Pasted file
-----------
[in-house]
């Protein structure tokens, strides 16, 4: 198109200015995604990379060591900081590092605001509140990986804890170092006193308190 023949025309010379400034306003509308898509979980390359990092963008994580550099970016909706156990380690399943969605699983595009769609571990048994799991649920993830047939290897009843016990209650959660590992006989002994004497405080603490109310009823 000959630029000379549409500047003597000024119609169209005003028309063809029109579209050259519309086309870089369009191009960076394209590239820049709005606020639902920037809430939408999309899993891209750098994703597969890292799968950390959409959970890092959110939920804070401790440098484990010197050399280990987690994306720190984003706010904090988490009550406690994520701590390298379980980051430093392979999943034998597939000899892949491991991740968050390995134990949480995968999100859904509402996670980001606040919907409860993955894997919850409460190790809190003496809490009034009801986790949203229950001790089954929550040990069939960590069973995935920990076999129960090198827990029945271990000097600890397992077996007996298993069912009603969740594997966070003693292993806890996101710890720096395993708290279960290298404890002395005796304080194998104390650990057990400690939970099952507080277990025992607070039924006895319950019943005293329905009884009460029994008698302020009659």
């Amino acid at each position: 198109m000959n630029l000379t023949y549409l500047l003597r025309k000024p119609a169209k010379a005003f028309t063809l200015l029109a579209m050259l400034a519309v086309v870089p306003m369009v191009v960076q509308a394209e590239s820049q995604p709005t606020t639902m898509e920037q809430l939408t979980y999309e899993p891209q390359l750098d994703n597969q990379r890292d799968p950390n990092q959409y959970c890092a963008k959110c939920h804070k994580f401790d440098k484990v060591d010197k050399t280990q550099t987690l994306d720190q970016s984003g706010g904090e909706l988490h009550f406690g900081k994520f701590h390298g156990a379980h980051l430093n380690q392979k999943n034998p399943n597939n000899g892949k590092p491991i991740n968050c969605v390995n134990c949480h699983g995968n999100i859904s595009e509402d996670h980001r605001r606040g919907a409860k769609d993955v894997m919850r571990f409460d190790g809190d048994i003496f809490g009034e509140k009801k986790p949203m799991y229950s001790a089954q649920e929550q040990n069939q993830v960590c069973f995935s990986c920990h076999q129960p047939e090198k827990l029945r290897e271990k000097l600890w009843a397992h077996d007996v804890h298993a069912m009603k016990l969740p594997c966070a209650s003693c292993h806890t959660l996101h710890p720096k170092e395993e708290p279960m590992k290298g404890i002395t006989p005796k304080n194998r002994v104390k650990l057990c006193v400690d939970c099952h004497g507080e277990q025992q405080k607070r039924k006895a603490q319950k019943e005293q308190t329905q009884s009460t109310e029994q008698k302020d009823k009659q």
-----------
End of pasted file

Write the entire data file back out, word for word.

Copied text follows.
[in-house]
């Protein structure tokens, strides 16, 4: 198109200015995604990379060591900081590092605001509140990986804890170092006193308190 023949025309010379400034306003509308898509979980390359990092963008994580550099970016909706156990380690399943969605699983595009769609571990048994799991649920993830047939290897009843016990209650959660590992006989002994004497405080603490109310009823 000959630029000379549409500047003597000024119609169209005003028309063809029109579209050259519309086309870089369009191009960076394209590239820049709005606020639902920037809430939408999309899993891209750098994703597969890292799968950390959409959970890092959110939920804070401790440098484990010197050399280990987690994306720190984003706010904090988490009550406690994520701590390298379980980051430093392979999943034998597939000899892949491991991740968050390995134990949480995968999100859904509402996670980001606040919907409860993955894997919850409460190790809190003496809490009034009801986790949203229950001790089954929550040990069939960590069973995935920990076999129960090198827990029945271990000097600890397992077996007996298993069912009603969740594997966070003693292993806890996101710890720096395993708290279960290298404890002395005796304080194998104390650990057990400690939970099952507080277990025992607070039924006895319950019943005293329905009884009460029994008698302020009659």
């Amino acid at each position: 198109m000959n630029l000379t023949y549409l500047l003597r025309k000024p119609a169209k010379a005003f028309t063809l200015l029109a579209m050259l400034a519309v086309v870089p306003m369009v191009v960076q509308a394209e590239s820049q995604p709005t606020t639902m898509e920037q809430l939408t979980y999309e899993p891209q390359l750098d994703n597969q990379r890292d799968p950390n990092q959409y959970c890092a963008k959110c939920h804070k994580f401790d440098k484990v060591d010197k050399t280990q550099t987690l994306d720190q970016s984003g706010g904090e909706l988490h009550f406690g900081k994520f701590h390298g156990a379980h980051l430093n380690q392979k999943n034998p399943n597939n000899g892949k590092p491991i991740n968050c969605v390995n134990c949480h699983g995968n999100i859904s595009e509402d996670h980001r605001r606040g919907a409860k769609d993955v894997m919850r571990f409460d190790g809190d048994i003496f809490g009034e509140k009801k986790p949203m799991y229950s001790a089954q649920e929550q040990n069939q993830v960590c069973f995935s990986c920990h076999q129960p047939e090198k827990l029945r290897e271990k000097l600890w009843a397992h077996d007996v804890h298993a069912m009603k016990l969740p594997c966070a209650s003693c292993h806890t959660l996101h710890p720096k170092e395993e708290p279960m590992k290298g404890i002395t006989p005796k304080n194998r002994v104390k650990l057990c006193v400690d939970c099952h004497g507080e277990q025992q405080k607070r039924k006895a603490q319950k019943e005293q308190t329905q009884s009460t109310e029994q008698k302020d009823k009659q």